A local developer wants to eliminate an eyesore while "redefining the cluster home paradigm" in Grant Park, and all the project needs is someone to design the homes. Pellerin Real Estate has announced plans for property surrounding an abandoned metal warehouse at Grant Park's Eloise and Mercer streets, a couple of blocks east of the actual park. An enclave called "The Rose of Grant Park" — named for Philippe Pellerin's mother, Maria Rosa — would swap the warehouse for eight different homes. The goal, developers say, is for each home to be named for a rose variety and have a unique design, drawing inspiration from roses. An open invite has been extended to all Atlanta architects. "Architects are challenged to use creativity to incorporate these inspirations with functional design and the regulations of the Grant Park Historic District," a news release said. "From the exterior landscaping to the interior design, each home will continue to tell and reinforce a story of the inspired rose."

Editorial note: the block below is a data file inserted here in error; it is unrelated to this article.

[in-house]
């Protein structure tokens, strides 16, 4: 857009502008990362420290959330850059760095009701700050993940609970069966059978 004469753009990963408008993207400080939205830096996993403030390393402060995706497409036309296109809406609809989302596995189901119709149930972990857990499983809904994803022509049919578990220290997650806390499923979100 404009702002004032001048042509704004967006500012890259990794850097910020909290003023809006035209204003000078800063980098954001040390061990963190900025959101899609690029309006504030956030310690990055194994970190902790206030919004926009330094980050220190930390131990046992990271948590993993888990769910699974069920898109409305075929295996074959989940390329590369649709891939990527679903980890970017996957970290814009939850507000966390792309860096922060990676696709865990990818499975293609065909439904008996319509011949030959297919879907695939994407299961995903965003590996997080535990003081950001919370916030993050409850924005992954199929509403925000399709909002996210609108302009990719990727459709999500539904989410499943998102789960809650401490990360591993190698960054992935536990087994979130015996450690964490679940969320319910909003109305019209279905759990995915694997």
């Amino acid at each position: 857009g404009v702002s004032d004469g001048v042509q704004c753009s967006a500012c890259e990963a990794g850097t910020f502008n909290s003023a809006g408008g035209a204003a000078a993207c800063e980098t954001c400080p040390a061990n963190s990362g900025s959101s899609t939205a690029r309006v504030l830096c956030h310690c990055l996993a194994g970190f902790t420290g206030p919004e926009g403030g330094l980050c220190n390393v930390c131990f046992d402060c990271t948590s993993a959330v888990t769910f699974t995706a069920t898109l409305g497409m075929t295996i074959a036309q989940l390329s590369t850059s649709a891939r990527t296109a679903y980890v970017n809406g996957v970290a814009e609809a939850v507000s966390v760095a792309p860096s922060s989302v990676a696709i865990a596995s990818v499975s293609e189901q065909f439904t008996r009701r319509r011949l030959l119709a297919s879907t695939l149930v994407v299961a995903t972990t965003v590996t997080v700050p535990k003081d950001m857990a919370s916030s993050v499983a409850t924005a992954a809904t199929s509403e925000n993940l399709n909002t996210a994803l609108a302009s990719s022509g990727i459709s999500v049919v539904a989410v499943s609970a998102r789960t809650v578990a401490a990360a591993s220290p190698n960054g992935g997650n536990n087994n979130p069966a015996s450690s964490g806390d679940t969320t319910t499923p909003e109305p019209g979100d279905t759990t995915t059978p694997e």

Obviously, no renderings of the project exist at this point, just a site plan that shows the future homes arranged in pairs and flanked by two mini-parks. Lots will range from 2,400 to 5,800 square feet for the project, which would be built just down the street from another recently proposed home cluster by Epic Development.
Pellerin said it expects ground to break in the spring, but considering architects aren't even signed on (and the project has no concrete design), that claim seems rather ambitious. While we're all for sentimental homages, beautiful flowers and making better use of abandoned warehouses, homes pre-destined for names like, seriously, "The Pinkie Lab," "The Fire House," "The Magic Dragon," "The Alchemist" and "The Skyrocket Tower" seem more like a bad trip than paradigm-shifting development.
— By Curbed Atlanta contributor Tyler Estep